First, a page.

Mick Foley Discusses The Creative Process During The Attitude Era
Speaking in a new interview, Mick Foley has discussed the creative process which resulted in so many memorable WWE moments during the much-loved Attitude Era.
In recent weeks Foley has been critical of WWE’s creative team, expressing his frustrations after Bryan Danielson, Adam Cole and Ruby Soho joined AEW after leaving the company. In the video posted to his Facebook page, the WWE Hall of Famer said that if he were an active performer he’s unsure whether he could trust WWE creative with his career.
In conversation with Sean Waltman on his Pro Wrestling 4 Life podcast, Foley recalled how the company went about creating stories in the Attitude Era. The Hall of Famer explained that it was a collaborative effort, with Superstars such as himself being very much hands on.
“We had a lot of say, and this isn’t downplaying what Vince [Russo] and Ed [Ferrara] did,”
“They did a great job, but they would bring us ideas, or we’d bring them ideas. We worked together on them. I remember Russo being so down at the WrestleMania party because I think Shawn [Michaels] had browbeat him about looking weak, and then within one night, 24 hours, DX was stronger than ever. I don’t think Russo should have received that browbeating, especially at a post-WrestleMania party, but it just shows we were really hands on with our angles. We would talk with each other. We did promos that felt real because they were real to a large extent.”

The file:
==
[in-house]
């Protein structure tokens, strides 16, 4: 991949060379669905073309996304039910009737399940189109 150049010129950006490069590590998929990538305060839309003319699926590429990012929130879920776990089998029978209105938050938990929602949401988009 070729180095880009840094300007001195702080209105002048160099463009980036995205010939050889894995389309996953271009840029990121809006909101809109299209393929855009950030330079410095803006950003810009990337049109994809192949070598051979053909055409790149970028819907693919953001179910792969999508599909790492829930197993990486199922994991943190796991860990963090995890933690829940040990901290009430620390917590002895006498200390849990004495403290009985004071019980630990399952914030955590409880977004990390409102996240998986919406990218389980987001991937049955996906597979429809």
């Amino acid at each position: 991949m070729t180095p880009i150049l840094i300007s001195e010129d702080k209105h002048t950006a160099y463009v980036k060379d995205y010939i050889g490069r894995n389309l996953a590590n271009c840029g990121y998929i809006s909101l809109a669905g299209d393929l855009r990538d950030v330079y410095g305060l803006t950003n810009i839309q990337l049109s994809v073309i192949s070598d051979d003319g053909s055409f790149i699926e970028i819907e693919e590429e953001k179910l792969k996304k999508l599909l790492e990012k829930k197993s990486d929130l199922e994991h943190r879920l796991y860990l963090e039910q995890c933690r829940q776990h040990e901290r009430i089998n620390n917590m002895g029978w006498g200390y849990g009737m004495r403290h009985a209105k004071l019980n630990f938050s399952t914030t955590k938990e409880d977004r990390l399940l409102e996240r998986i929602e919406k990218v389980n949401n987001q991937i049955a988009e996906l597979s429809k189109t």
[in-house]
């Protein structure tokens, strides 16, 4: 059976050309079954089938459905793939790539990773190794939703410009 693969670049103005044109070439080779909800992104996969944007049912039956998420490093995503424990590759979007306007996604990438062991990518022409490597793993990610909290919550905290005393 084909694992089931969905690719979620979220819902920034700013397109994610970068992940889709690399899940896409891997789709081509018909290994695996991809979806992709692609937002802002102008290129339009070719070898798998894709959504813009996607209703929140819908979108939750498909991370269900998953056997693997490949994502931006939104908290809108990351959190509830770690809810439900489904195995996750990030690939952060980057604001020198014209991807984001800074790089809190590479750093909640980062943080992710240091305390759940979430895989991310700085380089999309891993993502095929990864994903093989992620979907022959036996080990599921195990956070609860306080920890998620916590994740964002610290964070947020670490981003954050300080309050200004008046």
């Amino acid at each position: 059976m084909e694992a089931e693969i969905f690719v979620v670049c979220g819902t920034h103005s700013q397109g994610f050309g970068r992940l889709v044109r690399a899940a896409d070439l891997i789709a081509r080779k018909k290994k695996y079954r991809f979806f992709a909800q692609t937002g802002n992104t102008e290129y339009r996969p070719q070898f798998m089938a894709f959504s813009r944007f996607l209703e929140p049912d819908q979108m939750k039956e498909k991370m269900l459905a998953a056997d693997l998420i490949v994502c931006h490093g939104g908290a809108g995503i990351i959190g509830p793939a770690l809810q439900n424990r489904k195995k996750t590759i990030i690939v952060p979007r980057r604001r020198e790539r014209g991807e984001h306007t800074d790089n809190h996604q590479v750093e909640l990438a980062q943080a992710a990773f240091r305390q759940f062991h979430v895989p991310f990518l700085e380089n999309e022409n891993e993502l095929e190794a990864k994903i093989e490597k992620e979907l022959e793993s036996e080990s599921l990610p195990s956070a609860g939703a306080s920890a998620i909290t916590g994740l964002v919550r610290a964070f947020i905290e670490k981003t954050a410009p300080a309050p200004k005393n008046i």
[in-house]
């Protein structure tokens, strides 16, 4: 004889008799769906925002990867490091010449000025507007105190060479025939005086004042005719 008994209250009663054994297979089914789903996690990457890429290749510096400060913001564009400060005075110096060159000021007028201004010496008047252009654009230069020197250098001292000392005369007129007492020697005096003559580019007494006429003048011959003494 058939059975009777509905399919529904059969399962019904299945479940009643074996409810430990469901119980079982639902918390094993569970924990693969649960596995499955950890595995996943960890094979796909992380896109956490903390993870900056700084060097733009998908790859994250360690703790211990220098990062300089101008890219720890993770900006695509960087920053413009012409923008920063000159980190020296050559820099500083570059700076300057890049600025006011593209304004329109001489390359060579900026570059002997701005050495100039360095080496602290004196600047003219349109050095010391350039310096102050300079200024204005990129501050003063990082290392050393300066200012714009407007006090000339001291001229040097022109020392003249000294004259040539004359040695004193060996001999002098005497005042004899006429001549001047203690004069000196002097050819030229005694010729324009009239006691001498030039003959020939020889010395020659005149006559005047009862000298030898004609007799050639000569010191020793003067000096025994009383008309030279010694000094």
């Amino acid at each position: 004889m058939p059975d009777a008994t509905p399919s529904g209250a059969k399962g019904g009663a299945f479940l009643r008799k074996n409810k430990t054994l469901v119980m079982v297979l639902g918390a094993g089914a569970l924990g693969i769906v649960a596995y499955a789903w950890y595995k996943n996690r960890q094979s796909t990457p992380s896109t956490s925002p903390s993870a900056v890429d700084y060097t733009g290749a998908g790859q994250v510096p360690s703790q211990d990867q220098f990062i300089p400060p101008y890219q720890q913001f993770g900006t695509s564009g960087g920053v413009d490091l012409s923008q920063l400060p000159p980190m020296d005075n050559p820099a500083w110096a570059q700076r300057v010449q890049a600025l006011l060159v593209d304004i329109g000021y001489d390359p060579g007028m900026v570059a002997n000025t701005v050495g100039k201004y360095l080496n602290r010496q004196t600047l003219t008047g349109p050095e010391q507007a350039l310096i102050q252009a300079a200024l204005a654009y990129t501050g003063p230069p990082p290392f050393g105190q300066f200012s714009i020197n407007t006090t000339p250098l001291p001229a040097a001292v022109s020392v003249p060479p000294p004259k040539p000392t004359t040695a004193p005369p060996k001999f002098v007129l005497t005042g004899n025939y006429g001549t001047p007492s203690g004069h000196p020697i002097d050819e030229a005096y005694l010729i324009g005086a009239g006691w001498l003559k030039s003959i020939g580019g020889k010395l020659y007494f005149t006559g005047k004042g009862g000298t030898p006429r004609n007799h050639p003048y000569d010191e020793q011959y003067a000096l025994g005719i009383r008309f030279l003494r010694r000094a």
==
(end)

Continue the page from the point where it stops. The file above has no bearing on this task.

“Did Vince use to call you on Wednesday and run everything by you?” Waltman asked Foley. “Russo would call me every week.”
Continuing on, Foley went into more detail about how one of the most famous skit’s in RAW history came together. The infamous hospital segment, featuring himself, Vince McMahon, a clown and Stone Cold Steve Austin.
“I remember him telling me about Yurple The Clown,” Foley revealed. “He’s like, ‘Bro, she’s a party clown.’ I said, ‘So you’re gonna have the shoes?’ He’s like, ‘Bro, she’s got the shoes. She’s got everything.’ The interaction with me and Yurple was 100%. We didn’t go with a script. Nobody gave us a script. All I knew going in was, I’ve got a birthday party clown. The goal is I have to come in happy. Vince [McMahon] has to be relieved it’s me and not Austin, and then my actions have to cause him to throw me out of the room along with Yurple, the birthday party clown, leaving the opening for Steve Austin to hit him with a bedpan under the guise of being a doctor. I never said, ‘can I bring a sock puppet?’ because he surely would have said no. It was just a given that you could try things in that day and age.”
During the conversation, Foley also offered his opinion on what WWE could do to improve their current situation. ‘Mrs Foley’s Baby Boy’ said that an increased focus on continuity would make a big difference.
H/t to Wrestling Inc for the transcription.